A Kentucky man is citing "temporarily insanity" brought on by "caffeine intoxication" as his legal strategy to claim that he is not responsible for allegedly murdering his wife.
Caffeine is perhaps the world's most popular mood-altering drug. Found commonly in coffee and tea, it stimulates the central nervous system to make your body and mind feel more awake. Here's the latest science news on caffeine, including its effects on the body, and possible benefits and risks.
From lowered cancer risks to a sharper memory, more studies are showing that coffee is good for you – but why?
A lot of products tout the ability to help you feel better should you go overboard in toasting in the New Year.
Coffee before a workout helps kill the pain of pushing ourselves athletically, a new study suggests.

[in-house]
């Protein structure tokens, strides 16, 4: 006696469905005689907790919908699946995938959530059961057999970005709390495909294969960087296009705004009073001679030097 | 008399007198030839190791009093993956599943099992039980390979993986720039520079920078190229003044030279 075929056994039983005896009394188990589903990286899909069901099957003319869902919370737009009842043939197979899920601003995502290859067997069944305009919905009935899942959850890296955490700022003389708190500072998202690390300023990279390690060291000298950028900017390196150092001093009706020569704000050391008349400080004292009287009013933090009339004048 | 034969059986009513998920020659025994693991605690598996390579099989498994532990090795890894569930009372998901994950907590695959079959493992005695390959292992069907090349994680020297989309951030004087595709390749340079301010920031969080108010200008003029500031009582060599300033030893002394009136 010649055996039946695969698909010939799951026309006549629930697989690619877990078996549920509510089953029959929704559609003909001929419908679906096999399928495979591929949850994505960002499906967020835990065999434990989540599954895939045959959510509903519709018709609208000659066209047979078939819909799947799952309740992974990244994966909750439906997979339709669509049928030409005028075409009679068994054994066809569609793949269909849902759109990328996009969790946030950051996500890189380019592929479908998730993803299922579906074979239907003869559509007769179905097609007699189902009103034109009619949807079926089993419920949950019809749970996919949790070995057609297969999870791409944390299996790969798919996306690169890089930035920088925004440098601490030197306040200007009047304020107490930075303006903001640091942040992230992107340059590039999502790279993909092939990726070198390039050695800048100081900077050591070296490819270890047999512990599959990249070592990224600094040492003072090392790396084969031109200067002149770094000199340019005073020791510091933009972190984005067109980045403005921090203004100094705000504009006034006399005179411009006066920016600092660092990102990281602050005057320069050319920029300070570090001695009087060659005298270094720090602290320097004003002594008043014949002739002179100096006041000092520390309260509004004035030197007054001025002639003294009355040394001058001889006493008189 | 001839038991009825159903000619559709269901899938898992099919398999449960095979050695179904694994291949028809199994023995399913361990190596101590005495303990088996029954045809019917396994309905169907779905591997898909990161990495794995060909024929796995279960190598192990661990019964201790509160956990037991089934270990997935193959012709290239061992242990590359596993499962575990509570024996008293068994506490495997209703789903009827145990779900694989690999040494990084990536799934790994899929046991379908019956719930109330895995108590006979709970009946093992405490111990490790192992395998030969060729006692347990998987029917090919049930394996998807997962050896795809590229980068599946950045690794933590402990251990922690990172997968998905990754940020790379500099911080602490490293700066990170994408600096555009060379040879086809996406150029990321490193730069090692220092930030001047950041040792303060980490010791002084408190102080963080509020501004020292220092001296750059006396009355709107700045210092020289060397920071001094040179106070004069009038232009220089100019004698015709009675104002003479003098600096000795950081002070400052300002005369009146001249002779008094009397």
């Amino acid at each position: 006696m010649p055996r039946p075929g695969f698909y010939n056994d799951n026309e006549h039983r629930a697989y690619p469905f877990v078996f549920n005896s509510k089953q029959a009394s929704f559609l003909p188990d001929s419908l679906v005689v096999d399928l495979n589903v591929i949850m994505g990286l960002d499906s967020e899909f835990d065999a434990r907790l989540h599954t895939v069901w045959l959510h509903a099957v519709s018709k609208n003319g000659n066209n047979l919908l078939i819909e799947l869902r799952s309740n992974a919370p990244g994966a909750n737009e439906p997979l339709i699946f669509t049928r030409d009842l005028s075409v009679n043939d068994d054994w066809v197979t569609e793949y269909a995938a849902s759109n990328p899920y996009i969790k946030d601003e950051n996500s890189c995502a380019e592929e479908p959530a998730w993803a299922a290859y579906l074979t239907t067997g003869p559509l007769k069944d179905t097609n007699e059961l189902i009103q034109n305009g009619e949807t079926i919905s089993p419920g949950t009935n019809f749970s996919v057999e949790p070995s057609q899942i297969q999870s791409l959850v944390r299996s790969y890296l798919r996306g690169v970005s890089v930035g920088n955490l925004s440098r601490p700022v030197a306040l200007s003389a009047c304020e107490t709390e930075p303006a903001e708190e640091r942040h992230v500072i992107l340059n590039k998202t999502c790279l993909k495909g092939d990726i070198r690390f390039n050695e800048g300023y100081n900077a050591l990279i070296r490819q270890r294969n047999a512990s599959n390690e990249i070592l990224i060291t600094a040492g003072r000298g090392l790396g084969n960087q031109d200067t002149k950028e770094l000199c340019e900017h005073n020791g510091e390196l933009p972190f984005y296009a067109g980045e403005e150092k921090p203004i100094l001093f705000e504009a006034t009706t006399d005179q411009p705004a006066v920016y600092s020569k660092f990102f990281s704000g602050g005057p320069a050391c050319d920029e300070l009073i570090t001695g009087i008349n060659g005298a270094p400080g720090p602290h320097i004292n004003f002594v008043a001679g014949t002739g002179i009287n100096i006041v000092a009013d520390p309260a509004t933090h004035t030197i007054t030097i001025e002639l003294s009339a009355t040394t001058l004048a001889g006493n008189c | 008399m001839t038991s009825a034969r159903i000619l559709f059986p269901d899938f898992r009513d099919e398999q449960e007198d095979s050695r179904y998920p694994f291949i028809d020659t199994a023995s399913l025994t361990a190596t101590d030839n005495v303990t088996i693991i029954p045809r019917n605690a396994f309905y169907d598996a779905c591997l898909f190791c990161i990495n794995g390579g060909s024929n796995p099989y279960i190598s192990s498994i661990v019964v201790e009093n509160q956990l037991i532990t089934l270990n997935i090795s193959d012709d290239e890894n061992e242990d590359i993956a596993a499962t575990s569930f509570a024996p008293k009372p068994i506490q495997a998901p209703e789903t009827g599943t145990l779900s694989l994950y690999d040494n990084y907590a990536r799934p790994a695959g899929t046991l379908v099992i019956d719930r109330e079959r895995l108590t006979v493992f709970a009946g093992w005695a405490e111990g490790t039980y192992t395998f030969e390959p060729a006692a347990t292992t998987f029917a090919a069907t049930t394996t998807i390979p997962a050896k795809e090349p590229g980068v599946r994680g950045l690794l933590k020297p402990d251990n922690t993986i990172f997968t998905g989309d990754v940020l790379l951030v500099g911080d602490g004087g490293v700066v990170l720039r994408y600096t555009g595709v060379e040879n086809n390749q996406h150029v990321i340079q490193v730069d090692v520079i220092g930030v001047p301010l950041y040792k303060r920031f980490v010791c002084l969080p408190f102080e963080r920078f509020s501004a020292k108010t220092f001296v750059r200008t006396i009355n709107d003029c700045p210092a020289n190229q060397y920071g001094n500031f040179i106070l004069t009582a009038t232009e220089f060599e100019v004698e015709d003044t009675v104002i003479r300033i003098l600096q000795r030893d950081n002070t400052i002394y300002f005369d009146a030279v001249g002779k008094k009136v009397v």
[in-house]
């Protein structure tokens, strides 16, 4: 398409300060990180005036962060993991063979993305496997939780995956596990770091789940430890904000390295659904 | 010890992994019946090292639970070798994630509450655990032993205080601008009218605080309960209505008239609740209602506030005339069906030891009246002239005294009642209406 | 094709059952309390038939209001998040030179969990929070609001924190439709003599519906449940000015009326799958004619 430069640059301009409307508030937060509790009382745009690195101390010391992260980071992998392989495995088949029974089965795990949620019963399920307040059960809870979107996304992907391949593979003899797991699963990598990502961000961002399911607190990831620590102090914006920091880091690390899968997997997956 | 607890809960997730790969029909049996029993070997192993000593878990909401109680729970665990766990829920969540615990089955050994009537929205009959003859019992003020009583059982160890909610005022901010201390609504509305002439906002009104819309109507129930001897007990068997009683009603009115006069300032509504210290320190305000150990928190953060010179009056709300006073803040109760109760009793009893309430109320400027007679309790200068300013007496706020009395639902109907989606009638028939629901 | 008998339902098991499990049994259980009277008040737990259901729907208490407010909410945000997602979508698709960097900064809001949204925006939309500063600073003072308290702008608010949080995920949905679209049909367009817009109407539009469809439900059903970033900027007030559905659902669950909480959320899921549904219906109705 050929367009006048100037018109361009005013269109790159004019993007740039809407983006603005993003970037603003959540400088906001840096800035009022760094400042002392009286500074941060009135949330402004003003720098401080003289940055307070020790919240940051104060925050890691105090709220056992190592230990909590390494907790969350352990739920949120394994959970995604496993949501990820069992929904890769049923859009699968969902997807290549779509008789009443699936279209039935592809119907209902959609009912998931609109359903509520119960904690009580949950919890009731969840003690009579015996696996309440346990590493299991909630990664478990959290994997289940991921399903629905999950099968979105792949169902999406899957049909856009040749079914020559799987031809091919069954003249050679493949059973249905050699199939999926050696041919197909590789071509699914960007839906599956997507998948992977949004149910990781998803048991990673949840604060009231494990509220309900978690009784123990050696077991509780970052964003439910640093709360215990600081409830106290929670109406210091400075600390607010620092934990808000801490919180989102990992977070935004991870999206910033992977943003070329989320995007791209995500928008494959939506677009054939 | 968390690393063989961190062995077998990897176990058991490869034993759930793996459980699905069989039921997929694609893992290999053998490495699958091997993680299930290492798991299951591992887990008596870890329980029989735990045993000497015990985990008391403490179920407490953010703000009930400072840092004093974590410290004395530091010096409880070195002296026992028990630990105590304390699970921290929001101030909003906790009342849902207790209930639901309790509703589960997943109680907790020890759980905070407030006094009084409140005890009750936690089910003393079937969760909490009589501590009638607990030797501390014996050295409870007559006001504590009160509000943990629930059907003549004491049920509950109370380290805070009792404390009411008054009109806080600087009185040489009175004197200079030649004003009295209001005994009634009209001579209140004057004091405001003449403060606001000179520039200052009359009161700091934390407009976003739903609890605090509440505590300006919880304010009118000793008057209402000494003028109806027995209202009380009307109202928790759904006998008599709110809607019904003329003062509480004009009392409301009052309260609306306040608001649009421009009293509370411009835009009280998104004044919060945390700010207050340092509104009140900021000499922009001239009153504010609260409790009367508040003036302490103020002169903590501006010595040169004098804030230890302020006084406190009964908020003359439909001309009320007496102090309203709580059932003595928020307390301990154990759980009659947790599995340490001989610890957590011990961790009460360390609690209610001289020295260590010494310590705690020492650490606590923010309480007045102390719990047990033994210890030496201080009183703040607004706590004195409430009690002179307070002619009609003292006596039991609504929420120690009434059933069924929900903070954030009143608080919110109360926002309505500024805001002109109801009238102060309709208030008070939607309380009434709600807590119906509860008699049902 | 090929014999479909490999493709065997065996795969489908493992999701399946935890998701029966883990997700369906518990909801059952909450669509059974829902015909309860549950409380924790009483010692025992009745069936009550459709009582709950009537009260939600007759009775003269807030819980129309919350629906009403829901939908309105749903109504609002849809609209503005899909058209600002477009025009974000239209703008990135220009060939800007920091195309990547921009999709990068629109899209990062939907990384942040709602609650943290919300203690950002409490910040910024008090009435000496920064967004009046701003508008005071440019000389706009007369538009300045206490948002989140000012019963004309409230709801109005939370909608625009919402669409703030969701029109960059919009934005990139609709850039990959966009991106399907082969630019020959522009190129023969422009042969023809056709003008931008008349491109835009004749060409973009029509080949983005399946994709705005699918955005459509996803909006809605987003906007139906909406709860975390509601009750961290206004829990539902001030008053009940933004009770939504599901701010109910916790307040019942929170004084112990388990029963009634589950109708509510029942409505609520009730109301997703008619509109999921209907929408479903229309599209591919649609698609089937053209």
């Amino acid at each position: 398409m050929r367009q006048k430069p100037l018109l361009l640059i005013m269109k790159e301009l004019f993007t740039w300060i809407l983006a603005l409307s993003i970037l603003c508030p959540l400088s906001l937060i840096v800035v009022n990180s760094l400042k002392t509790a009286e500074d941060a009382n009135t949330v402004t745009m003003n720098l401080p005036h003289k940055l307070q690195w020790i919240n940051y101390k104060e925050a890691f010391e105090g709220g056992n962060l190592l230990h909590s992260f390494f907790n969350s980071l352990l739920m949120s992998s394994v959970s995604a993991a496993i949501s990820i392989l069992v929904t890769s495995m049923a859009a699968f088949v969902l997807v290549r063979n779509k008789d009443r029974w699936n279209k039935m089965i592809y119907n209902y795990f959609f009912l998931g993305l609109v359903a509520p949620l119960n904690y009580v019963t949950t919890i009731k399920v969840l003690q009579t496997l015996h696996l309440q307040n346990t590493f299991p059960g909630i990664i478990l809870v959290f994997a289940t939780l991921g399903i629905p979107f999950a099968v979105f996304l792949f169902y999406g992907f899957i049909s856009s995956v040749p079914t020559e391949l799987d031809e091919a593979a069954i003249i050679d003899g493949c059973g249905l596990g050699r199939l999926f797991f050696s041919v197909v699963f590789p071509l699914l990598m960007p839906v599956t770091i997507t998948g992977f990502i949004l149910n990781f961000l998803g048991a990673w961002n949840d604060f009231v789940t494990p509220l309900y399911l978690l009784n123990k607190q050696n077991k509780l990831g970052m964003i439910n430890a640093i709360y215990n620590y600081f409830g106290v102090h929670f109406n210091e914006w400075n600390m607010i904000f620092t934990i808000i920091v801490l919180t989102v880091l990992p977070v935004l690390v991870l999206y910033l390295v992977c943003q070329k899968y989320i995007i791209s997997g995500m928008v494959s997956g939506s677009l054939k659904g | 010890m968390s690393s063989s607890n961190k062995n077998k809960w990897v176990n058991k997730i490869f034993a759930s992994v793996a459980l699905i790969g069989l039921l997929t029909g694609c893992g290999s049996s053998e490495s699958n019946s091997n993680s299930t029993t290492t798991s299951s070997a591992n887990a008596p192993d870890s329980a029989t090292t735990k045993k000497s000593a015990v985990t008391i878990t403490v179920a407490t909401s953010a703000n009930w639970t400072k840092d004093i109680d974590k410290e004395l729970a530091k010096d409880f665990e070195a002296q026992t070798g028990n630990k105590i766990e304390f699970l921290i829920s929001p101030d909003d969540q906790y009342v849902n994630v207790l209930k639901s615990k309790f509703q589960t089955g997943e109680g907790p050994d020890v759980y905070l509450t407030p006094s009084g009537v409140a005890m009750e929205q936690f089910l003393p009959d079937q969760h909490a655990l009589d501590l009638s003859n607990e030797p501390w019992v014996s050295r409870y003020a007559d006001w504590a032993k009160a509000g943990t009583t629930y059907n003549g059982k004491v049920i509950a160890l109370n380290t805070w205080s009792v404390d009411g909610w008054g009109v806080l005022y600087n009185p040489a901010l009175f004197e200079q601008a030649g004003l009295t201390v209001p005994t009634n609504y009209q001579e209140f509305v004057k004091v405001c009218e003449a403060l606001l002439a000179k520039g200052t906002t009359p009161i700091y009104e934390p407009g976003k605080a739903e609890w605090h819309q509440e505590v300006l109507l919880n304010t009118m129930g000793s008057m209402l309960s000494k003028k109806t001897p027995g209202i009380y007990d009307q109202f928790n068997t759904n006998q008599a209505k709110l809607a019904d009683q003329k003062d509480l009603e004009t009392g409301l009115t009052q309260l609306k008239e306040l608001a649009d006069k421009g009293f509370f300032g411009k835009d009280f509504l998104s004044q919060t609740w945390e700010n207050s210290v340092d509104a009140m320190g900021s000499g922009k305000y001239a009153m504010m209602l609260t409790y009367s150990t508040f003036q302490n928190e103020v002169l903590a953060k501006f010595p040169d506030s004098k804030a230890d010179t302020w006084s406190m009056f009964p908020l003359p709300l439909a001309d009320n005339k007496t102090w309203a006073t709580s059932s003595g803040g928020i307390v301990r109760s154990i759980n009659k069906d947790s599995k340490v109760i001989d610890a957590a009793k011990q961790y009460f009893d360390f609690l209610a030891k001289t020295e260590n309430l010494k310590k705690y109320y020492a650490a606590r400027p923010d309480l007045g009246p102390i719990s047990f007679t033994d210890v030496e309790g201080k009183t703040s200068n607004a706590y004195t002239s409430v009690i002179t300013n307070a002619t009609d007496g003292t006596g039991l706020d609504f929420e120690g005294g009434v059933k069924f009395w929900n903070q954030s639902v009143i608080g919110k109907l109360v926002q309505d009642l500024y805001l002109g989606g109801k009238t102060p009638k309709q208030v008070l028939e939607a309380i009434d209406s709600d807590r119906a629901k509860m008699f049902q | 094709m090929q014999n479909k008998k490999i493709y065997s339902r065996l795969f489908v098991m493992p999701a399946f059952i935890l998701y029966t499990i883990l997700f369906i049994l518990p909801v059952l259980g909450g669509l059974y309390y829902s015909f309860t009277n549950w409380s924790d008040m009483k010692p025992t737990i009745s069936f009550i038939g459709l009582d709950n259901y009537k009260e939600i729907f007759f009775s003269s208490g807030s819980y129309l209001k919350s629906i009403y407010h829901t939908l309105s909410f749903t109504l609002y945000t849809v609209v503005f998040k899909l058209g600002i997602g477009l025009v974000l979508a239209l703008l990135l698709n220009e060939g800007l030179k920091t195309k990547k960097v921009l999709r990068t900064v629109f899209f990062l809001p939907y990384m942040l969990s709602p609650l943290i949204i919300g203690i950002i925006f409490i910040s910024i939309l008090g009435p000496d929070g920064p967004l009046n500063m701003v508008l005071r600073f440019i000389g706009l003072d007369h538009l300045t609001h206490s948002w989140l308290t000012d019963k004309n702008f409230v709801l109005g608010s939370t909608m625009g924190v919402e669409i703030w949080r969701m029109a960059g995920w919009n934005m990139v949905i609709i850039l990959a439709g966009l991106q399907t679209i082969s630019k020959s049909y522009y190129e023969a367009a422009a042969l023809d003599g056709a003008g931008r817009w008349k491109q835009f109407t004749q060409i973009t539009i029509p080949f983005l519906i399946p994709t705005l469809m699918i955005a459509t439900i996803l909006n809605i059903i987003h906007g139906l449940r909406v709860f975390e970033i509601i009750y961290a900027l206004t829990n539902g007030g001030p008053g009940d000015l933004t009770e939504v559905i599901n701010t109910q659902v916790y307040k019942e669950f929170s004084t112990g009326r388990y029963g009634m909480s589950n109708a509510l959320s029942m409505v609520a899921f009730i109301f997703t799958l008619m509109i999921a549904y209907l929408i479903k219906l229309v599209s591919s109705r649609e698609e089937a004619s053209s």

Caffeine targets protein in damaged skin cells, helps trigger cell suicide and reduce risk of cancer.
Drinking the caffeine equivalent of seven or more cups of instant coffee increases your chances of hallucinating.
Caffeine affects men more strongly than women, and while decaf coffee perks up both the sexes, it works better on women.
Caffeine motivates female rats to have more frequent sex, a new study suggests. But don't start guzzling more coffee just yet.